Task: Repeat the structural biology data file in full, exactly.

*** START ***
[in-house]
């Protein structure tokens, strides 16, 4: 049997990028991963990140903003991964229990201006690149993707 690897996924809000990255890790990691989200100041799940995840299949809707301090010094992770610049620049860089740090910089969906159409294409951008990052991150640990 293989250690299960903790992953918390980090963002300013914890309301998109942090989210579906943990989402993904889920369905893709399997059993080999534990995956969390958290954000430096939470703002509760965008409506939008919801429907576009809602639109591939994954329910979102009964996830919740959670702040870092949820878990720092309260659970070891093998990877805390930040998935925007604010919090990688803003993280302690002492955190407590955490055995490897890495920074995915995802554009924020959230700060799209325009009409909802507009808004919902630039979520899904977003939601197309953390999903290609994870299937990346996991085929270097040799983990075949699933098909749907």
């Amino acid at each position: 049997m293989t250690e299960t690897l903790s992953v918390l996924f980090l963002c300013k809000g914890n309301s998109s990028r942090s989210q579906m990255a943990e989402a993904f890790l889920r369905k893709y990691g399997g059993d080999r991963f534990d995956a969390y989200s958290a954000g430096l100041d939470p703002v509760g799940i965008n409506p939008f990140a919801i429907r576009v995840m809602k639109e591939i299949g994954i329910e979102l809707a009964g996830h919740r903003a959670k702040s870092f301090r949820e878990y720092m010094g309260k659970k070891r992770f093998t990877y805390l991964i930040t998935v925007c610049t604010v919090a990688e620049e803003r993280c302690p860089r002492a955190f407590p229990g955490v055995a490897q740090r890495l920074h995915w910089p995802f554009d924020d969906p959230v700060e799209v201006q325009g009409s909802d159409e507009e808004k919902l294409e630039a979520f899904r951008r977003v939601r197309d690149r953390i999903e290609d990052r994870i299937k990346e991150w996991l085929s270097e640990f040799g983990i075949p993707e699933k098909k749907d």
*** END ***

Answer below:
[in-house]
């Protein structure tokens, strides 16, 4: 049997990028991963990140903003991964229990201006690149993707 690897996924809000990255890790990691989200100041799940995840299949809707301090010094992770610049620049860089740090910089969906159409294409951008990052991150640990 293989250690299960903790992953918390980090963002300013914890309301998109942090989210579906943990989402993904889920369905893709399997059993080999534990995956969390958290954000430096939470703002509760965008409506939008919801429907576009809602639109591939994954329910979102009964996830919740959670702040870092949820878990720092309260659970070891093998990877805390930040998935925007604010919090990688803003993280302690002492955190407590955490055995490897890495920074995915995802554009924020959230700060799209325009009409909802507009808004919902630039979520899904977003939601197309953390999903290609994870299937990346996991085929270097040799983990075949699933098909749907």
């Amino acid at each position: 049997m293989t250690e299960t690897l903790s992953v918390l996924f980090l963002c300013k809000g914890n309301s998109s990028r942090s989210q579906m990255a943990e989402a993904f890790l889920r369905k893709y990691g399997g059993d080999r991963f534990d995956a969390y989200s958290a954000g430096l100041d939470p703002v509760g799940i965008n409506p939008f990140a919801i429907r576009v995840m809602k639109e591939i299949g994954i329910e979102l809707a009964g996830h919740r903003a959670k702040s870092f301090r949820e878990y720092m010094g309260k659970k070891r992770f093998t990877y805390l991964i930040t998935v925007c610049t604010v919090a990688e620049e803003r993280c302690p860089r002492a955190f407590p229990g955490v055995a490897q740090r890495l920074h995915w910089p995802f554009d924020d969906p959230v700060e799209v201006q325009g009409s909802d159409e507009e808004k919902l294409e630039a979520f899904r951008r977003v939601r197309d690149r953390i999903e290609d990052r994870i299937k990346e991150w996991l085929s270097e640990f040799g983990i075949p993707e699933k098909k749907d």